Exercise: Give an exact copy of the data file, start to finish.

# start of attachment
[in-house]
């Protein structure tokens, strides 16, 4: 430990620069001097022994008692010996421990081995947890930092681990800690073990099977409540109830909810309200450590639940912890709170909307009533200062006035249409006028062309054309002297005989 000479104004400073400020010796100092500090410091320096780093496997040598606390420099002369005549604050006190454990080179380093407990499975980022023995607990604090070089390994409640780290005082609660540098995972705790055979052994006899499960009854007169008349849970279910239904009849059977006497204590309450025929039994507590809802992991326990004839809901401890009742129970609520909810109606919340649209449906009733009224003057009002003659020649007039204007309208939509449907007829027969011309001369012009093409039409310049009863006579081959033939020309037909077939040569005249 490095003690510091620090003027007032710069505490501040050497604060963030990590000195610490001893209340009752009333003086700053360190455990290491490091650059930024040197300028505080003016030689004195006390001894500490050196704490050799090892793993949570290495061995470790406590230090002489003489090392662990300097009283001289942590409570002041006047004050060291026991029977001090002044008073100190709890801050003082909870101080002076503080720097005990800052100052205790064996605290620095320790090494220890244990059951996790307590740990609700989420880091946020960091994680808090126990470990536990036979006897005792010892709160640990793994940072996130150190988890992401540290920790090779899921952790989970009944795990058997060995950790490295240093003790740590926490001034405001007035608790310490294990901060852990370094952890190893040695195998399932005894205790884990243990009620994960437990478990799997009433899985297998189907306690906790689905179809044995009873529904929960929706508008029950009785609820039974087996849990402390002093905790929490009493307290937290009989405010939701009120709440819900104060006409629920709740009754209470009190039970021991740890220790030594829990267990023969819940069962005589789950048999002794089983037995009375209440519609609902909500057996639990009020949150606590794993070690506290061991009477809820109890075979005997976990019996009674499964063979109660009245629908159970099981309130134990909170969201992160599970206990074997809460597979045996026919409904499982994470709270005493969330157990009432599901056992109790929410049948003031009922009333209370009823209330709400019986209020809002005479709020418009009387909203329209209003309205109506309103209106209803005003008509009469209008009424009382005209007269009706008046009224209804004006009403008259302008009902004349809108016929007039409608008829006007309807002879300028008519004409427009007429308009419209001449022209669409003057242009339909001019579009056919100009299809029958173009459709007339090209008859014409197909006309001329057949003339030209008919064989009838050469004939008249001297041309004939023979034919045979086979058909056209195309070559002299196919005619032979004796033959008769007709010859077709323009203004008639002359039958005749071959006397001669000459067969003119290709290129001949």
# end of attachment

[in-house]
């Protein structure tokens, strides 16, 4: 430990620069001097022994008692010996421990081995947890930092681990800690073990099977409540109830909810309200450590639940912890709170909307009533200062006035249409006028062309054309002297005989 000479104004400073400020010796100092500090410091320096780093496997040598606390420099002369005549604050006190454990080179380093407990499975980022023995607990604090070089390994409640780290005082609660540098995972705790055979052994006899499960009854007169008349849970279910239904009849059977006497204590309450025929039994507590809802992991326990004839809901401890009742129970609520909810109606919340649209449906009733009224003057009002003659020649007039204007309208939509449907007829027969011309001369012009093409039409310049009863006579081959033939020309037909077939040569005249 490095003690510091620090003027007032710069505490501040050497604060963030990590000195610490001893209340009752009333003086700053360190455990290491490091650059930024040197300028505080003016030689004195006390001894500490050196704490050799090892793993949570290495061995470790406590230090002489003489090392662990300097009283001289942590409570002041006047004050060291026991029977001090002044008073100190709890801050003082909870101080002076503080720097005990800052100052205790064996605290620095320790090494220890244990059951996790307590740990609700989420880091946020960091994680808090126990470990536990036979006897005792010892709160640990793994940072996130150190988890992401540290920790090779899921952790989970009944795990058997060995950790490295240093003790740590926490001034405001007035608790310490294990901060852990370094952890190893040695195998399932005894205790884990243990009620994960437990478990799997009433899985297998189907306690906790689905179809044995009873529904929960929706508008029950009785609820039974087996849990402390002093905790929490009493307290937290009989405010939701009120709440819900104060006409629920709740009754209470009190039970021991740890220790030594829990267990023969819940069962005589789950048999002794089983037995009375209440519609609902909500057996639990009020949150606590794993070690506290061991009477809820109890075979005997976990019996009674499964063979109660009245629908159970099981309130134990909170969201992160599970206990074997809460597979045996026919409904499982994470709270005493969330157990009432599901056992109790929410049948003031009922009333209370009823209330709400019986209020809002005479709020418009009387909203329209209003309205109506309103209106209803005003008509009469209008009424009382005209007269009706008046009224209804004006009403008259302008009902004349809108016929007039409608008829006007309807002879300028008519004409427009007429308009419209001449022209669409003057242009339909001019579009056919100009299809029958173009459709007339090209008859014409197909006309001329057949003339030209008919064989009838050469004939008249001297041309004939023979034919045979086979058909056209195309070559002299196919005619032979004796033959008769007709010859077709323009203004008639002359039958005749071959006397001669000459067969003119290709290129001949």